• each animal, on which premium is being applied for, was born in the applicant's herd and is alive on the date of application.

A premium of €76.18 per eligible calf is payable.

HERD BOOKS APPROVALS

A herd-book is any book, register, file or data medium, which is maintained by a recognised organisation and in which animals are registered with reference to all their known ascendants.

The Department of Agriculture, Fisheries and Food is the Competent Authority for granting approvals under this legislation subject to the applicant having complied with the criteria for approval.

Application Forms and further information on the above can be obtained from Livestock Breeding Section, Department of Agriculture, Fisheries and Food, Farnham Street, Cavan. Tel: 049 4368293, Fax: 049 4361486

CENTRAL PERFORMANCE TESTING

The Irish Cattle Breeding Federation (ICBF) operates a bull performance testing station at Tully, Co Kildare. The primary objective of the service is to identify top quality beef bulls for progeny testing through A.I. The best of these are for widespread use through A.I by pedigree breeders as sires of replacement pedigree cows and as sires of stock bulls for use in commercial suckler herds. The test period lasts approximately 120 days during which the young bulls are fed and housed under uniform conditions. Bulls are assessed for growth rate, feed conversion, body measurements and conformation. The fees payable are available with the terms and conditions on request from ICBF.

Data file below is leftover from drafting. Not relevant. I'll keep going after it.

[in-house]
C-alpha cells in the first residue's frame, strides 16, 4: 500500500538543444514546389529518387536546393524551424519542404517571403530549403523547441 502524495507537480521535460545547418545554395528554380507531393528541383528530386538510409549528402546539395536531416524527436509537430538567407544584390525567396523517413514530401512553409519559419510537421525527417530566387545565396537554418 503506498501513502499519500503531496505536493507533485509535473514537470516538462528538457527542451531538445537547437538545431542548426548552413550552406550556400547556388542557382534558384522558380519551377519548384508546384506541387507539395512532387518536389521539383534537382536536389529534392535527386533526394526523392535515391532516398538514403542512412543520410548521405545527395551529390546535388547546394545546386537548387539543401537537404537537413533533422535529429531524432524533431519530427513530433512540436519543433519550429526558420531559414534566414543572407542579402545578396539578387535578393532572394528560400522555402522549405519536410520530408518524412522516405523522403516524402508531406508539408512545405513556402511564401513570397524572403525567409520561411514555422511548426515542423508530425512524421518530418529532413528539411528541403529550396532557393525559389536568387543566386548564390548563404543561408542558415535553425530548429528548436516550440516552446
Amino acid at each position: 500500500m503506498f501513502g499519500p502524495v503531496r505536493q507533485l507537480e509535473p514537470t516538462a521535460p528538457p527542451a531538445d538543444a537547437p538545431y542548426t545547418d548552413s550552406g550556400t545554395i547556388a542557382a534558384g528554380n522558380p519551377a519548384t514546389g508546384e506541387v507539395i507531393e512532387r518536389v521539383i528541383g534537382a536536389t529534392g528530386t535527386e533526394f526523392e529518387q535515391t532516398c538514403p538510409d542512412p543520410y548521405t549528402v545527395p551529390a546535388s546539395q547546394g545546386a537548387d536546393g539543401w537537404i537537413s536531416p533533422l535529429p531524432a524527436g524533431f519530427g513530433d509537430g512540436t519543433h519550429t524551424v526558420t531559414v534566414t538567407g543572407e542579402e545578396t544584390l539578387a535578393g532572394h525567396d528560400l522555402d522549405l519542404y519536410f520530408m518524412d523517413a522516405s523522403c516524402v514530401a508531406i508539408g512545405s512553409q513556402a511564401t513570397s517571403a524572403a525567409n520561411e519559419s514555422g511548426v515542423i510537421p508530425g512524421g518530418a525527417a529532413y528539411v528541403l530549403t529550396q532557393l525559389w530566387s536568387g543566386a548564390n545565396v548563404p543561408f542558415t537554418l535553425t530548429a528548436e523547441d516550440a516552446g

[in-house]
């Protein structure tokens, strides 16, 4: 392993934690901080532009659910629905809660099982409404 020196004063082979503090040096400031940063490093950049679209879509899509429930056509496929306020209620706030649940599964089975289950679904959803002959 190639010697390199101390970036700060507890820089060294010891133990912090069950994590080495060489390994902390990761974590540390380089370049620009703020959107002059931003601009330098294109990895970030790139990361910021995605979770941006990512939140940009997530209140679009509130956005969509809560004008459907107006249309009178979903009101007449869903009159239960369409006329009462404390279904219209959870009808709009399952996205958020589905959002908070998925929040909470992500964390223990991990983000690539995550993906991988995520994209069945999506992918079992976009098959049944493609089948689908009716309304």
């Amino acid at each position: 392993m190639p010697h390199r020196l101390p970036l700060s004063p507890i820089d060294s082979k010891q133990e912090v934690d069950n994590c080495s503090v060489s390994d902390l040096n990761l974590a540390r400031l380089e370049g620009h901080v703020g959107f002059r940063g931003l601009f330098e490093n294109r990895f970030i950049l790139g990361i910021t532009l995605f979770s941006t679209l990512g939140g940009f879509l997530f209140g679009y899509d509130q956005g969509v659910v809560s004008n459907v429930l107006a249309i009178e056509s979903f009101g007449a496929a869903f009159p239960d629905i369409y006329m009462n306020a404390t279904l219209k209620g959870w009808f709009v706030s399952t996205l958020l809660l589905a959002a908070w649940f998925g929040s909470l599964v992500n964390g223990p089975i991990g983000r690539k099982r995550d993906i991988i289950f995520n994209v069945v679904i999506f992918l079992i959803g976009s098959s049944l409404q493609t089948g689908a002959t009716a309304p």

Further information can be obtained from The Irish Cattle Breeding Federation, Highfield House, Bandon, Co Cork. Tel: 023 8820222 Fax: 023 8820229. Website: www.icbf.com

EU BEEF CARCASE CLASSIFICATION SCHEME

The aim of the Beef Carcase Classification Scheme is to ensure a common classification standard throughout the European Union. This enables the EU to operate a standardised beef price reporting system. From late 2004, most beef carcases are classified by mechanical means. Department licensed factory employees classify the balance.

The criteria for classifying are as follows:

  • Conformation (the shape and development of the carcase): is denoted by the letters E, U, R, O, P with E being the best and P the poorest;